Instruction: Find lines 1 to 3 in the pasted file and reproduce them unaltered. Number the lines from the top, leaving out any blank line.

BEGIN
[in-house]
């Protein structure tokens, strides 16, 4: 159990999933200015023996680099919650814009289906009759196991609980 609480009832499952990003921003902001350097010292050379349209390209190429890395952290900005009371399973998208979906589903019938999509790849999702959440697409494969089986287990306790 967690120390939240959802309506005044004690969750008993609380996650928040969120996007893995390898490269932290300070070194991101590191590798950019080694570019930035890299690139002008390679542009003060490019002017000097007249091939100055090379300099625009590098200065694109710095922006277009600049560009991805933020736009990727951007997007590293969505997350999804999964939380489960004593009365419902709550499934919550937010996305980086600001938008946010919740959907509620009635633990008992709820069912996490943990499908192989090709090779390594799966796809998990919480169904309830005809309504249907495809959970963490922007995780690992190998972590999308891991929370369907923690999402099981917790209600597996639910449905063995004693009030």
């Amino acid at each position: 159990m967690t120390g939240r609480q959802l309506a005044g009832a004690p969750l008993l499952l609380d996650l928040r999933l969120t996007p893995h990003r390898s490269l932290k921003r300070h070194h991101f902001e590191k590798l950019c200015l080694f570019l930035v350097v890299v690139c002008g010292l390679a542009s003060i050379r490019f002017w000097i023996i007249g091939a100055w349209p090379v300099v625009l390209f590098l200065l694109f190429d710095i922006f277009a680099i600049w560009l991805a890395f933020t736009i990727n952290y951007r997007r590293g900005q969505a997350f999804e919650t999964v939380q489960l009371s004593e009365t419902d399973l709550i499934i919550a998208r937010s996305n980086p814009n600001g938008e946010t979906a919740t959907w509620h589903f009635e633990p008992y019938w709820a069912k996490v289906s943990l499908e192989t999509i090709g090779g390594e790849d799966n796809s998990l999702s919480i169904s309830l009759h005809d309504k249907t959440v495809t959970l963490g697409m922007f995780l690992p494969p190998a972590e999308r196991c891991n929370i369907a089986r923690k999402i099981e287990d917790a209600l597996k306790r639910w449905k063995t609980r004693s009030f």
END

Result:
[in-house]
């Protein structure tokens, strides 16, 4: 159990999933200015023996680099919650814009289906009759196991609980 609480009832499952990003921003902001350097010292050379349209390209190429890395952290900005009371399973998208979906589903019938999509790849999702959440697409494969089986287990306790 967690120390939240959802309506005044004690969750008993609380996650928040969120996007893995390898490269932290300070070194991101590191590798950019080694570019930035890299690139002008390679542009003060490019002017000097007249091939100055090379300099625009590098200065694109710095922006277009600049560009991805933020736009990727951007997007590293969505997350999804999964939380489960004593009365419902709550499934919550937010996305980086600001938008946010919740959907509620009635633990008992709820069912996490943990499908192989090709090779390594799966796809998990919480169904309830005809309504249907495809959970963490922007995780690992190998972590999308891991929370369907923690999402099981917790209600597996639910449905063995004693009030």
């Amino acid at each position: 159990m967690t120390g939240r609480q959802l309506a005044g009832a004690p969750l008993l499952l609380d996650l928040r999933l969120t996007p893995h990003r390898s490269l932290k921003r300070h070194h991101f902001e590191k590798l950019c200015l080694f570019l930035v350097v890299v690139c002008g010292l390679a542009s003060i050379r490019f002017w000097i023996i007249g091939a100055w349209p090379v300099v625009l390209f590098l200065l694109f190429d710095i922006f277009a680099i600049w560009l991805a890395f933020t736009i990727n952290y951007r997007r590293g900005q969505a997350f999804e919650t999964v939380q489960l009371s004593e009365t419902d399973l709550i499934i919550a998208r937010s996305n980086p814009n600001g938008e946010t979906a919740t959907w509620h589903f009635e633990p008992y019938w709820a069912k996490v289906s943990l499908e192989t999509i090709g090779g390594e790849d799966n796809s998990l999702s919480i169904s309830l009759h005809d309504k249907t959440v495809t959970l963490g697409m922007f995780l690992p494969p190998a972590e999308r196991c891991n929370i369907a089986r923690k999402i099981e287990d917790a209600l597996k306790r639910w449905k063995t609980r004693s009030f």